The box office woes are far from the whole story about the three awards-worthy films that opened or expanded over Thanksgiving weekend – MGM/UAR’s “Bones and All,” Sony Pictures’ “Devotion” and Walt Disney’s “Strange World.” Despite low financial returns, the studios are forging ahead in their bids for Academy Awards attention, as they should.
The cannibal feature “Bones and All” struggled to bring audiences to the theaters despite the star power of Timothée Chalamet. Still, for those who love it (spoiler alert: me), it’s one of the year’s best films, with its bloody embodiment of teenage love, meticulous crafts and high-caliber performances that elicit a passionate response.
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It might not work for voters who are squeamish about severed fingers and blood dripping on nice furniture, but the film won prizes for its director Luca Guadganino and best young actress for star Taylor Russell when premiered at the Venice Film Festival. Both would be more than inspired nominees by the Academy.
Guadagnino, a one-time Oscar nominee for best picture for the coming-of-age drama “Call Me by Your Name” (2017), shepherds one of his most vigorous directorial efforts with a singular vision that’s utterly sincere. In addition, the Italian auteur hopes to break into the documentary feature race with “Salvatore: Shoemaker of Dreams,” a portrait of legendary shoe designer Salvatore Ferragamo from Sony Pictures Classics.
Russell, who grabbed Hollywood’s attention with the under-appreciated “Waves” (2019), proves she’s a leading lady, ready to take on more complex roles such as a Maren, a young woman who ventures out to locate her mother in hopes of finding the answer to her “condition.” The best actress field will be crowded with big names and talent, but there’s a pocket of support for her that could materialize further.
Fresh off picking up three Independent Spirit noms – which included a supporting nom for Mark Rylance, the only actor that can make wearing underwear briefs a cinematic artform, I’m praying the film can continue its forward momentum this awards season including makeup and original score by two-time winning duo Trent Reznor and Atticus Ross.
In the case of “Devotion,” the Academy has a true crowd-pleaser as one of the year’s selections. A nice callback to ’90s action flicks, the war film about two Naval officers’ friendship during the Korean War feels like something that would play on TNT and TBS every year and become the quintessential Saturday afternoon “Dad movie.” This is a total compliment.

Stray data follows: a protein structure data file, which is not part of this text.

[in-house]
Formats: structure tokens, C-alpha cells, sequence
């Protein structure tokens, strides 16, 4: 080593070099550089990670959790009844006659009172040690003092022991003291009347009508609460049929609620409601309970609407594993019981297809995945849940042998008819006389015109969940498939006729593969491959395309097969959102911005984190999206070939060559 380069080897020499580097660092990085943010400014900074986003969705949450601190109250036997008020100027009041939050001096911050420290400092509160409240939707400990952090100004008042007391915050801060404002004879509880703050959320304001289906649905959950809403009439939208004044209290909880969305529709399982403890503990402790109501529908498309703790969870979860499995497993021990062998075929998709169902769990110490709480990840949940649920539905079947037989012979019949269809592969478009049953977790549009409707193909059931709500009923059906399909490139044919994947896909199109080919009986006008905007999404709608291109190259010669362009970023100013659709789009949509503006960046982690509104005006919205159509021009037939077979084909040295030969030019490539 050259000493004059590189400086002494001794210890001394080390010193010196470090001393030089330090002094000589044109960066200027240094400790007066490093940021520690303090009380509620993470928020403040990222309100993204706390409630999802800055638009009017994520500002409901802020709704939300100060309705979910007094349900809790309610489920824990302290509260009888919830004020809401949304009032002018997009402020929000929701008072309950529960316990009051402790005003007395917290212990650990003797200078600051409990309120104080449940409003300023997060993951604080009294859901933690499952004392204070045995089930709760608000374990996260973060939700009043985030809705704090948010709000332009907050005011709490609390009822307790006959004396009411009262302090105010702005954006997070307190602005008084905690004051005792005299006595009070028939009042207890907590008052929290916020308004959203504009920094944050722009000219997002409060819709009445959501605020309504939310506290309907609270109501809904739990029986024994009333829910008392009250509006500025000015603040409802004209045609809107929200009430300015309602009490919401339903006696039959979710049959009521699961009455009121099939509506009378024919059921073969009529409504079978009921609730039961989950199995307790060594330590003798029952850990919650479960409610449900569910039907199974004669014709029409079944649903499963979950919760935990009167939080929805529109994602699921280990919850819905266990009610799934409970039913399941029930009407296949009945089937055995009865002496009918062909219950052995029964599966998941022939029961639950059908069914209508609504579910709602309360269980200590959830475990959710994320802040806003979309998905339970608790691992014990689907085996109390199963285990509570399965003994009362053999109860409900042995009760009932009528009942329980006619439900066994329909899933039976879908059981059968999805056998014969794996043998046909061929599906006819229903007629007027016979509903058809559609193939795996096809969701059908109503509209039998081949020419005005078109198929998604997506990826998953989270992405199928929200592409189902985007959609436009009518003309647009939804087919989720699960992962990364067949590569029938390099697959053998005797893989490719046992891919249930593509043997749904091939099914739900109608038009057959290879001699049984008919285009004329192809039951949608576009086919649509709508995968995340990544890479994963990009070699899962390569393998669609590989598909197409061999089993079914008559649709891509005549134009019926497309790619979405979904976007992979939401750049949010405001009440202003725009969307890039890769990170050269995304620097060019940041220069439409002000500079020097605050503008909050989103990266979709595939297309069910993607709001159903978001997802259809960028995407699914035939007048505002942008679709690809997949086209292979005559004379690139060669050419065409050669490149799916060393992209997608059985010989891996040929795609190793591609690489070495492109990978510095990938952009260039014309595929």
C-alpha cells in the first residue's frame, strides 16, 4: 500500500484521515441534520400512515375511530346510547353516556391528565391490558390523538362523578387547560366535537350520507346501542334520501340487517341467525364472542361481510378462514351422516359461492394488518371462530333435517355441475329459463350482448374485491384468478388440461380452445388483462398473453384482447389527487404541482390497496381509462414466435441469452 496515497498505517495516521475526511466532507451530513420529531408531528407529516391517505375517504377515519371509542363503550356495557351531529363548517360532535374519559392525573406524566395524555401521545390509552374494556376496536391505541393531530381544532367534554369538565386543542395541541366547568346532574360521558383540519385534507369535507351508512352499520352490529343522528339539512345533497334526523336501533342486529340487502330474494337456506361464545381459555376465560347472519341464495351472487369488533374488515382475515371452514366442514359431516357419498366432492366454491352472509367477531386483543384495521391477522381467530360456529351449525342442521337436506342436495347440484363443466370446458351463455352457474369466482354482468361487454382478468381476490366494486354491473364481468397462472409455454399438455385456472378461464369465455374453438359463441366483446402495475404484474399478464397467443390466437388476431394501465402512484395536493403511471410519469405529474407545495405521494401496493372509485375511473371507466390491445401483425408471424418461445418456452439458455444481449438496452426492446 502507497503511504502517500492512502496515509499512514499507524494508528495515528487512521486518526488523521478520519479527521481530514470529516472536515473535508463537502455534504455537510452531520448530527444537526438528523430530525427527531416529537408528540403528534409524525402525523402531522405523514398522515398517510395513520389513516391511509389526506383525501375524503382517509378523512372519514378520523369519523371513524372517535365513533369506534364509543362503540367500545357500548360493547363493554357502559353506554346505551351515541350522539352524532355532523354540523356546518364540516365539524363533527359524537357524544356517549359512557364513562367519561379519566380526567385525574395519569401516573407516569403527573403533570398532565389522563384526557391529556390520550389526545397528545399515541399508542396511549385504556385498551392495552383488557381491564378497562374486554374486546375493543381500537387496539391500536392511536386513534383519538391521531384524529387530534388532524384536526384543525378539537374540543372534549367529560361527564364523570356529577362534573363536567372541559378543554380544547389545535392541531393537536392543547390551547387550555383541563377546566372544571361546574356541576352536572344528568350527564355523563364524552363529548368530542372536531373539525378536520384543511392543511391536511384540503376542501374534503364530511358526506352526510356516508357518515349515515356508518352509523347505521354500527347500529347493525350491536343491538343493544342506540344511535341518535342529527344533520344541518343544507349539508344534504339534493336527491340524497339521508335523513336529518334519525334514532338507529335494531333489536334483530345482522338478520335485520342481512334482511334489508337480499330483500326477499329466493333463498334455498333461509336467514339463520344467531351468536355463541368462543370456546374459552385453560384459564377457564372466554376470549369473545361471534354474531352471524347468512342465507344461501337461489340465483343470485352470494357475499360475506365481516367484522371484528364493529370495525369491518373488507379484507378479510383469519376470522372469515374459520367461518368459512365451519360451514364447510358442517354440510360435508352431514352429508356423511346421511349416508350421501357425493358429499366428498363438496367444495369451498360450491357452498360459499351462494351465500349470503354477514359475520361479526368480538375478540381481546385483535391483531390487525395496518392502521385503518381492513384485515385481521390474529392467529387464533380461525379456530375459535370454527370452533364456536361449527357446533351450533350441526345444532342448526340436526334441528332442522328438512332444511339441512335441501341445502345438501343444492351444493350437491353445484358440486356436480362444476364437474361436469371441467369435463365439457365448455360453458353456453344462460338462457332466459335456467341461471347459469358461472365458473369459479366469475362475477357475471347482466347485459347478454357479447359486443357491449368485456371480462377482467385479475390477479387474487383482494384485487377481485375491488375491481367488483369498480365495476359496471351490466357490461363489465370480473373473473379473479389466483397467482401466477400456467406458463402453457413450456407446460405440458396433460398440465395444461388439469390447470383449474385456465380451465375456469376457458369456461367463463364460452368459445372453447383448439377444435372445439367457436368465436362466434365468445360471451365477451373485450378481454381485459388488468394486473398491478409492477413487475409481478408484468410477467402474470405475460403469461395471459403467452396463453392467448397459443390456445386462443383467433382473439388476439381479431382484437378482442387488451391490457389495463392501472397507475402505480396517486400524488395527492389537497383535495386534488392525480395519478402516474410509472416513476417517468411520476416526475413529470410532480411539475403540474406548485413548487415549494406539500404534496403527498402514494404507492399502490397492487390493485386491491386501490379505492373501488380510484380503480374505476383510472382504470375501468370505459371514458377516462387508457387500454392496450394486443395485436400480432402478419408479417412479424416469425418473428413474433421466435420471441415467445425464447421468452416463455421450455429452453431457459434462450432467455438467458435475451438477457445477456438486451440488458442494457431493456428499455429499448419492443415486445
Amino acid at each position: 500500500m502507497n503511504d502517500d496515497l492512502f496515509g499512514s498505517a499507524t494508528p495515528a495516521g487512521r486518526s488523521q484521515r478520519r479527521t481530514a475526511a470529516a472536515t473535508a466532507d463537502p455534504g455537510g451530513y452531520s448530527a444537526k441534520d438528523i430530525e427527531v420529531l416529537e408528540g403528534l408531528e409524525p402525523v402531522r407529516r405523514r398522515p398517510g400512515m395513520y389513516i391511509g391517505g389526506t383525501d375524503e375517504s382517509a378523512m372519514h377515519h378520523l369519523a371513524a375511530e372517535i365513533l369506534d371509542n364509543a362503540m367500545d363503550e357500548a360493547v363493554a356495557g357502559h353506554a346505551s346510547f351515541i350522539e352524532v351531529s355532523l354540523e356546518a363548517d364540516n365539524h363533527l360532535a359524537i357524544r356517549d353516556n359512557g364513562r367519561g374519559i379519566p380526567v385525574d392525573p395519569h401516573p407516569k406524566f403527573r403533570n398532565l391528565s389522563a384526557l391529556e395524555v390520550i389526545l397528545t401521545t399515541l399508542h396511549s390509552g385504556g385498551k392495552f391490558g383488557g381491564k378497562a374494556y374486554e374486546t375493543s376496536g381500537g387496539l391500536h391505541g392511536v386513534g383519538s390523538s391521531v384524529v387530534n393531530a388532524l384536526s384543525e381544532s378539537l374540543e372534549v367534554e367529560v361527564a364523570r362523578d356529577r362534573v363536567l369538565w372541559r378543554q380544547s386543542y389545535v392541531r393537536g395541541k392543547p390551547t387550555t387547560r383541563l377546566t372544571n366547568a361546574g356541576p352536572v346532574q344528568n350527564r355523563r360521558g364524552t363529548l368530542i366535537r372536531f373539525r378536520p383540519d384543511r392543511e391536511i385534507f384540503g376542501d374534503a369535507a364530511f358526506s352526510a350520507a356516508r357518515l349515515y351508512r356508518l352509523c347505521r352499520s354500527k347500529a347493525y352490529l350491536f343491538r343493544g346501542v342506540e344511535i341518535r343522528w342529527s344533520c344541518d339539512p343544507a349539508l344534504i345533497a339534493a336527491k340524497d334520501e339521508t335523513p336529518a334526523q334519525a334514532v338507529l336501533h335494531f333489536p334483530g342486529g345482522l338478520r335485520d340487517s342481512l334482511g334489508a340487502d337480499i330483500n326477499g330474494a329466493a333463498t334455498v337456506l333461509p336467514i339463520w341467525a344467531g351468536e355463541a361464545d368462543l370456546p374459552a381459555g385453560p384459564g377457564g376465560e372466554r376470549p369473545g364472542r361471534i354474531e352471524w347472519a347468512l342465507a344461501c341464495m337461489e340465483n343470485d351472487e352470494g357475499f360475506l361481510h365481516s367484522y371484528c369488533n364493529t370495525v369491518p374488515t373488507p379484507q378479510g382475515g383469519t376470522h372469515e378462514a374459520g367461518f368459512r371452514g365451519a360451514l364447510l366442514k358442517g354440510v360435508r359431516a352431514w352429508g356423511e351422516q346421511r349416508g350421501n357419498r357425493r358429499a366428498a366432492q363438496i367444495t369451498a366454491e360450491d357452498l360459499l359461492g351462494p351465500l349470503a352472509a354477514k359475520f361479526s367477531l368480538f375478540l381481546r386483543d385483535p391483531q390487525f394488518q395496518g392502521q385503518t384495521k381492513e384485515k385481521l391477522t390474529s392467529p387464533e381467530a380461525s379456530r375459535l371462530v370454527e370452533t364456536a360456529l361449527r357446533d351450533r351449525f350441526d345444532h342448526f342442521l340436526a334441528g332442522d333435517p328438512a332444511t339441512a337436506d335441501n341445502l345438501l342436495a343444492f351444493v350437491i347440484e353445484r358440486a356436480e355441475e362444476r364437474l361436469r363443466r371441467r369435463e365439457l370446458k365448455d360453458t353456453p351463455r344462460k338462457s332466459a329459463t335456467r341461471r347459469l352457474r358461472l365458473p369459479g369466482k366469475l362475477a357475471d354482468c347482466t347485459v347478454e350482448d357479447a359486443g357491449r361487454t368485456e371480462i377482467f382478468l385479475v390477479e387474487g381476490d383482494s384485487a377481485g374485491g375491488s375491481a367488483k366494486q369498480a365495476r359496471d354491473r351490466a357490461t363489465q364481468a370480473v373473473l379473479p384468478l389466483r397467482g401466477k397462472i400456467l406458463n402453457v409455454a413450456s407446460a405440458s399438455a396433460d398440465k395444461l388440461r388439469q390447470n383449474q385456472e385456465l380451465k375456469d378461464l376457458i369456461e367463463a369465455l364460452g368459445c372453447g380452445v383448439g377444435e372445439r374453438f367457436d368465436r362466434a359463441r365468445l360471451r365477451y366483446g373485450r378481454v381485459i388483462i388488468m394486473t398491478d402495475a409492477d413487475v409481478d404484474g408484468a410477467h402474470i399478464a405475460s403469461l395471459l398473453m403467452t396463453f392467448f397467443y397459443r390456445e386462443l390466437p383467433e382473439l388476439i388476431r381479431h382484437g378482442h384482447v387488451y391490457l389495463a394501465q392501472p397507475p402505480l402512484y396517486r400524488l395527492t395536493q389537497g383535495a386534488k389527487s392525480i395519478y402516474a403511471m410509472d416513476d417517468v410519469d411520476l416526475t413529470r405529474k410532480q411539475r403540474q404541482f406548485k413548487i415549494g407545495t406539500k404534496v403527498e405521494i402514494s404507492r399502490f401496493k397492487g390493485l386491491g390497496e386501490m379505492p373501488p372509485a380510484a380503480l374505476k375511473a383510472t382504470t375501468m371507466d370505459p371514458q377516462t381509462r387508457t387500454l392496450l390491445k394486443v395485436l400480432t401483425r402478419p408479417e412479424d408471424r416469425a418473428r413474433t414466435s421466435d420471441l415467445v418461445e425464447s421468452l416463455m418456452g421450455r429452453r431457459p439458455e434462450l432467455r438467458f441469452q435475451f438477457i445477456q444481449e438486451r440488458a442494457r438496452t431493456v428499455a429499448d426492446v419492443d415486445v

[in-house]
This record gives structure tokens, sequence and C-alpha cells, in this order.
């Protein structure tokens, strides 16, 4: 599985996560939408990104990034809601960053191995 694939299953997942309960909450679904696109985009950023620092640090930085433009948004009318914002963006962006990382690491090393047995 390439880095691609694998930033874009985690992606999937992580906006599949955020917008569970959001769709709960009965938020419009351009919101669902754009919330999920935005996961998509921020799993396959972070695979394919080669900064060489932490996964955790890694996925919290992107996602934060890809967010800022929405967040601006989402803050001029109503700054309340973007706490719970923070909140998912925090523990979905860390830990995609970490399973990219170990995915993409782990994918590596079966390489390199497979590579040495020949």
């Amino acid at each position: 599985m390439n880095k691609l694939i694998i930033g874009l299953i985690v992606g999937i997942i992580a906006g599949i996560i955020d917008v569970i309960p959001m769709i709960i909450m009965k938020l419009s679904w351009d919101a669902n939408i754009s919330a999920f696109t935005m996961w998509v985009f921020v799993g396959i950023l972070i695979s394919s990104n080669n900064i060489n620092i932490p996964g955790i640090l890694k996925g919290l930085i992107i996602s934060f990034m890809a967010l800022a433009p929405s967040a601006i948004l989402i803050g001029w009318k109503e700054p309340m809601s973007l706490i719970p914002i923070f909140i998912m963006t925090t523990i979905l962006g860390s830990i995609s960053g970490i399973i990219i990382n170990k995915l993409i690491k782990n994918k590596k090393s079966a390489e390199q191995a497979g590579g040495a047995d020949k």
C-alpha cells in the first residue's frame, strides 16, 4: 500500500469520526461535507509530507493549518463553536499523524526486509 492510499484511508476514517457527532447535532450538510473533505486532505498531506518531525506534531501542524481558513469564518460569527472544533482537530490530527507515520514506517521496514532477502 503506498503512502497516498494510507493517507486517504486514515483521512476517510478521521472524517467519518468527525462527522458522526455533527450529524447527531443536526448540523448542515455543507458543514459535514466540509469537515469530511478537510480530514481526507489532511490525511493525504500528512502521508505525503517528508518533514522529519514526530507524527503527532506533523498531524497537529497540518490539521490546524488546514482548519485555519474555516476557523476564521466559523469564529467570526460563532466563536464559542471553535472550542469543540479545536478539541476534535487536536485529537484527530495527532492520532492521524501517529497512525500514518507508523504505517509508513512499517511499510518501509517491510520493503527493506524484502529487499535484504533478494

The movie is categorized as “the other” airplane movie that also stars Glen Powell, referring to “Top Gun: Maverick.” Airplanes and Powell are two things the films have in common, but “Devotion” offers its own pleasures.
Co-star Jonathan Majors shows that the narrative that movie stars are fading away could be premature… some are simply still coming into their own. Directed by J.D. Dillard, the movie boasts beautiful crafts such as Wynn Thomas’ luscious production design, sound and visual effects. Most notable is composer Chanda Dancy’s beautiful score, heightening each action scene and dramatic beat. It’s worthy of serious consideration by the music branch and would make Dancy the first Black woman ever nominated for original score. Plus, the original song “Not Alone,” co-written by star and songwriter Joe Jonas, provides a hefty dose of inspiration.
Finally, “Strange World” is going the route of “The Good Dinosaur” and will become one of the studio’s few financial losses in the last few years. That isn’t due to the quality.
With very little marketing, Don Hall’s colorful gem features everything that would have Bill Maher call this the “wokest movie of the year,” featuring a white dad, Black mom and LGBTQ son in a movie about climate change. It’s a Trump supporter’s worst nightmare. But, when given a chance, this tender story about family, acceptance and our negligence towards Mother Earth is a new type of animated adventure that will mean so much to so many in the years to come.
It’s likely not as exciting as other animated feature contenders like “Guillermo del Toro’s Pinocchio” and “Marcel the Shell with Shoes On,” but could still be a strong possibility to land in the field.
To the Academy and industry voters, don’t let the headlines about the “bombs” keep you from giving these films (or any films) a proper shake. That’s also the case for earlier releases such as rom-com “Bros” with Billy Eichner and meditative epic “Three Thousand Years of Longing” by George Miller.
Money can’t be the only measurement of success and artistic meaning in the industry. Just ask any cinephile about “Children of Men” (2006), “The Iron Giant” (1999) and “Fight Club” (1999).
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